Wednesday, February 4, 2015
Mrs. Dawes came down with William from Marietta he went up with Pres. Wilson on an extra this morning. Terrible accident at Lee’s creek. M. & C. RR. William has recieved dispatches and is almost sick over it. The Chillicothe Accommodation train went through a bridge and ten or more passengers burnt up.
Mrs. Dawes has recieved another letter from Rev. Abner Morse, very interesting. She returned this afternoon. Lucy is not well.
Tuesday, February 3, 2015
Monday, February 2, 2015
Mr. Wilcox went to town with Wm and returned on accommodation train. He says that the guerrillas in Marion County where he has been in West Virginia are a perfect terror to the inhabitants -- stealing horses and murdering people as they have opportunity. He told of a woman who had sold some property for which she recieved a considerable sum of money, at too late an hour to deposit in bank, some miles distant -- She felt anxious & apprehensive of trouble. That night a soldier, very tired stopped and craved her hospitality. She at first refused to let him stay, but at last consented. After she had done so, she told him she had much rather he would go on to a neighbors. He told her he was very tired, and certainly would do her no harm if he might but stay till morning -- she then told him she feared that there would be trouble that night. He said if so, to call him & he would help her all he could -- so loading his gun & revolver he retired to rest. Sure enough, the woman was awakened in the night by a knocking at the door. She asked “who is there” and was told “none of your business, open the door” upon her refusal to do this, the door was burst open & two men entered and demanded her money threatening instant death if she refused. She accordingly gave them $50 which she had in the room, but they told her they knew she had more, and they must have that, still threatning her life. She said it was up stairs and went to fetch it, she found the soldier had been awakened by the noise, and was soon ready to assist her. One of the ruffians thinking her stay too long, probably, now came up stairs he scarcely reached their head before the steady aim of the soldier laid him down. At the sound of the pistol his comrade sprang up the stairs supposing the first ruffian had shot the woman. The soldier fired again and the other fell. They were blacked to disguise them selves, and armed to the teeth, revolvers, 16 shot wide. Upon removing the disguise they were recognized -- being men who resided in that region but had been in the rebel army. It being so entirely & manifestly killing in self-defence no action was taken, or notice of the matter.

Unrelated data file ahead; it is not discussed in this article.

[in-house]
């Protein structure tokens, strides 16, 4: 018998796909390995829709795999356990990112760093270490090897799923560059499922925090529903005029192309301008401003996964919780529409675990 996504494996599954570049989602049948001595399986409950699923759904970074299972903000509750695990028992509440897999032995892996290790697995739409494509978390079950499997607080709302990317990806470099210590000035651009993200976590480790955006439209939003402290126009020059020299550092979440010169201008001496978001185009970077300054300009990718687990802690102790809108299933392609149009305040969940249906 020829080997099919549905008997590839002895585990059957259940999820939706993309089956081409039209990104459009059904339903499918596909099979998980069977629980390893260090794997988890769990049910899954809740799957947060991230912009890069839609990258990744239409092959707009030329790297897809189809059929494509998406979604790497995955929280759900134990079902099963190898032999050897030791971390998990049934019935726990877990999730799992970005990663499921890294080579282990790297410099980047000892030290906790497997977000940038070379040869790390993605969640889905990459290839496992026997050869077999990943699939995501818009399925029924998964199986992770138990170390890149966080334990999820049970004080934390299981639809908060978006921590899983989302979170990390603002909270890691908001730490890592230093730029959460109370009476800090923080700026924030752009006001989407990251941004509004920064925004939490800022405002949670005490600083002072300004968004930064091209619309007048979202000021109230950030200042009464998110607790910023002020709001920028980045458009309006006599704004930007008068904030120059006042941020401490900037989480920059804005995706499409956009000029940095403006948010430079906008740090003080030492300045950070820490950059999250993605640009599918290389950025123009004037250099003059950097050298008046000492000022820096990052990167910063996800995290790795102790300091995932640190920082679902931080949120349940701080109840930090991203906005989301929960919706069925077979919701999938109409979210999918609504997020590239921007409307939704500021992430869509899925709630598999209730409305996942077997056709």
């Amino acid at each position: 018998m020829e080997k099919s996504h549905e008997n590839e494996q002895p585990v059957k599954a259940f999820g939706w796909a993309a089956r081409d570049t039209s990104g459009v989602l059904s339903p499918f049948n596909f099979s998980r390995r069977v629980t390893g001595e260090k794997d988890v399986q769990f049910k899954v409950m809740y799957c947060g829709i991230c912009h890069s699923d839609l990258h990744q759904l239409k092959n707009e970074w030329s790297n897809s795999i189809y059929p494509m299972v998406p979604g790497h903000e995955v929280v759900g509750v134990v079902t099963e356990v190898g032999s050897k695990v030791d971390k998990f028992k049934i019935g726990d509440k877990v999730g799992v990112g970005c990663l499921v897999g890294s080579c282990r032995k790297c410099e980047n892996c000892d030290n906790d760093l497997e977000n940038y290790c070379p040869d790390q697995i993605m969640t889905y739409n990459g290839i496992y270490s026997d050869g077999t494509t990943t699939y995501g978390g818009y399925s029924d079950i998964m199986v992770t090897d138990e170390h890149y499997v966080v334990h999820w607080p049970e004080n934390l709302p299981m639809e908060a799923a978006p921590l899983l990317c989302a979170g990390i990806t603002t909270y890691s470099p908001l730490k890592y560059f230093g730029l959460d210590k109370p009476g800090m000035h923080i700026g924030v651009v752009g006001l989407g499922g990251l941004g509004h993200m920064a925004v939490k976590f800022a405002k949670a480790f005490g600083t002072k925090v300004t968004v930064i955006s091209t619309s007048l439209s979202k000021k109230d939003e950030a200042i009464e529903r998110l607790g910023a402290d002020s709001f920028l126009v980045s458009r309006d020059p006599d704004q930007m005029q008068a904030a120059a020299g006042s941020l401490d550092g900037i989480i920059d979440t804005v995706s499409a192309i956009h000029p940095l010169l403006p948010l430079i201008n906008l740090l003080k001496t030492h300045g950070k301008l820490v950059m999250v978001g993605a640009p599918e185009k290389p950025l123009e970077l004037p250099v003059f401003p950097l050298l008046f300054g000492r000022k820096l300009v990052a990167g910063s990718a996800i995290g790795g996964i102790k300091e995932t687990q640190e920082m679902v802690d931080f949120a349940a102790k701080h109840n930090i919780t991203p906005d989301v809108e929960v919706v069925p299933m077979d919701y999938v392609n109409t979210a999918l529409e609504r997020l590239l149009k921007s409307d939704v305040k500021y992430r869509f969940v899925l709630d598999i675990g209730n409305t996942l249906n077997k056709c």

Sunday, February 1, 2015
Mrs. Cutler & Sarah went to Mr. Burgess’s and will spend the night. William all day at Marietta. Mr. T. B. Wilcox who had been getting Options on oil territory in West Virginia is here to night. The Gazzette says that the Constitutional Amendment abolishing slavery has passed the House of Representatives in Congress. I thank God that he is thus inclining the hearts of our rulers to do away this great sin. It has already passed the Senate -- and I trust that the State Legislatures will ratify the measure speedily.
Note (from Wikipedia):
Note (from Wikipedia):
The Thirteenth Amendment became part of the Constitution on December 6, 1865, based on the following ratifications:
- Illinois — February 1, 1865
- Rhode Island — February 2, 1865
- Michigan — February 3, 1865
- Maryland — February 3, 1865
- New York — February 3, 1865
- Pennsylvania — February 3, 1865
- West Virginia — February 3, 1865
- Missouri — February 6, 1865
- Maine — February 7, 1865
- Kansas — February 7, 1865
- Massachusetts — February 7, 1865
- Virginia — February 9, 1865
- Ohio — February 10, 1865
- Indiana — February 13, 1865
- Nevada — February 16, 1865
- Louisiana — February 17, 1865
- Minnesota — February 23, 1865
- Wisconsin — February 24, 1865
- Vermont — March 8, 1865
- Tennessee — April 7, 1865
- Arkansas — April 14, 1865
- Connecticut — May 4, 1865
- New Hampshire — July 1, 1865
- South Carolina — November 13, 1865
- Alabama — December 2, 1865
- North Carolina — December 4, 1865
- Georgia — December 6, 1865
Having been ratified by the legislatures of three-fourths of the several states—27 of the 36 states (including those that had been in rebellion), Secretary of State Seward, on December 18, 1865, certified that the Thirteenth Amendment had become valid, to all intents and purposes, as a part of the Constitution. Included on the enrolled list of ratifying states were the three ex-confederate states that had given their assent, but with strings attached. Seward accepted their affirmative votes, brushed aside their interpretive declarations without comment, challenge or any acknowledgment at all.
The Thirteenth Amendment was subsequently ratified by:
- Oregon — December 8, 1865
- California — December 19, 1865
- Florida — December 28, 1865 (Reaffirmed – June 9, 1869)
- Iowa — January 15, 1866
- New Jersey — January 23, 1866 (After rejection – March 16, 1865)
- Texas — February 18, 1870
- Delaware — February 12, 1901 (After rejection – February 8, 1865)
- Kentucky — March 18, 1976 (After rejection – February 24, 1865)
- Mississippi — March 16, 1995; Certified – February 7, 2013 (After rejection – December 5, 1865)